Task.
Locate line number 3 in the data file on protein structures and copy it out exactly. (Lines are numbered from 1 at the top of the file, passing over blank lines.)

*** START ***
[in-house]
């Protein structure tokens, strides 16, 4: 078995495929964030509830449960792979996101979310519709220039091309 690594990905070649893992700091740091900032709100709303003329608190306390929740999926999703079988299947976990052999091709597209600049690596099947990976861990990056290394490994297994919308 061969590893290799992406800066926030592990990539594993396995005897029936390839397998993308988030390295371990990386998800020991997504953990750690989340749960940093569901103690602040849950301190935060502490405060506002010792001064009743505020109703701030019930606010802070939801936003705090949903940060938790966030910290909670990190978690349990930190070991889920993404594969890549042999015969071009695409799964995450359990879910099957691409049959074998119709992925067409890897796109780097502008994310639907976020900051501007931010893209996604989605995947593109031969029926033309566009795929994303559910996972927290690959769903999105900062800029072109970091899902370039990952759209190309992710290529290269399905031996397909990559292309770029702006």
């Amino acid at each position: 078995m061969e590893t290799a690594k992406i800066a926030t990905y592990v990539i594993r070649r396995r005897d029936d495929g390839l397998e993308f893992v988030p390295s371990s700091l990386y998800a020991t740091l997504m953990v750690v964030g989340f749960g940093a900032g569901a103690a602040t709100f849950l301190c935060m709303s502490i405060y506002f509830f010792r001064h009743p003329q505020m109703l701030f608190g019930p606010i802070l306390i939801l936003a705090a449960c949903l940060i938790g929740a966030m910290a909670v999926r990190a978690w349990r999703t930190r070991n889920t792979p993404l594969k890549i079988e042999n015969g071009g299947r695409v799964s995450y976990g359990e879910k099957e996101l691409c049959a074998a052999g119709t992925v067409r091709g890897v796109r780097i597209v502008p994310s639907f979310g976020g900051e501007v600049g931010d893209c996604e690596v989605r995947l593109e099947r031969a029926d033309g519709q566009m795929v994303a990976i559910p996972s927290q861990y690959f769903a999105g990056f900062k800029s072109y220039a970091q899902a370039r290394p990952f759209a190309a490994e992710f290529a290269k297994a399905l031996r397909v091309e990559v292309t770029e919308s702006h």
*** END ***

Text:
């Amino acid at each position: 078995m061969e590893t290799a690594k992406i800066a926030t990905y592990v990539i594993r070649r396995r005897d029936d495929g390839l397998e993308f893992v988030p390295s371990s700091l990386y998800a020991t740091l997504m953990v750690v964030g989340f749960g940093a900032g569901a103690a602040t709100f849950l301190c935060m709303s502490i405060y506002f509830f010792r001064h009743p003329q505020m109703l701030f608190g019930p606010i802070l306390i939801l936003a705090a449960c949903l940060i938790g929740a966030m910290a909670v999926r990190a978690w349990r999703t930190r070991n889920t792979p993404l594969k890549i079988e042999n015969g071009g299947r695409v799964s995450y976990g359990e879910k099957e996101l691409c049959a074998a052999g119709t992925v067409r091709g890897v796109r780097i597209v502008p994310s639907f979310g976020g900051e501007v600049g931010d893209c996604e690596v989605r995947l593109e099947r031969a029926d033309g519709q566009m795929v994303a990976i559910p996972s927290q861990y690959f769903a999105g990056f900062k800029s072109y220039a970091q899902a370039r290394p990952f759209a190309a490994e992710f290529a290269k297994a399905l031996r397909v091309e990559v292309t770029e919308s702006h």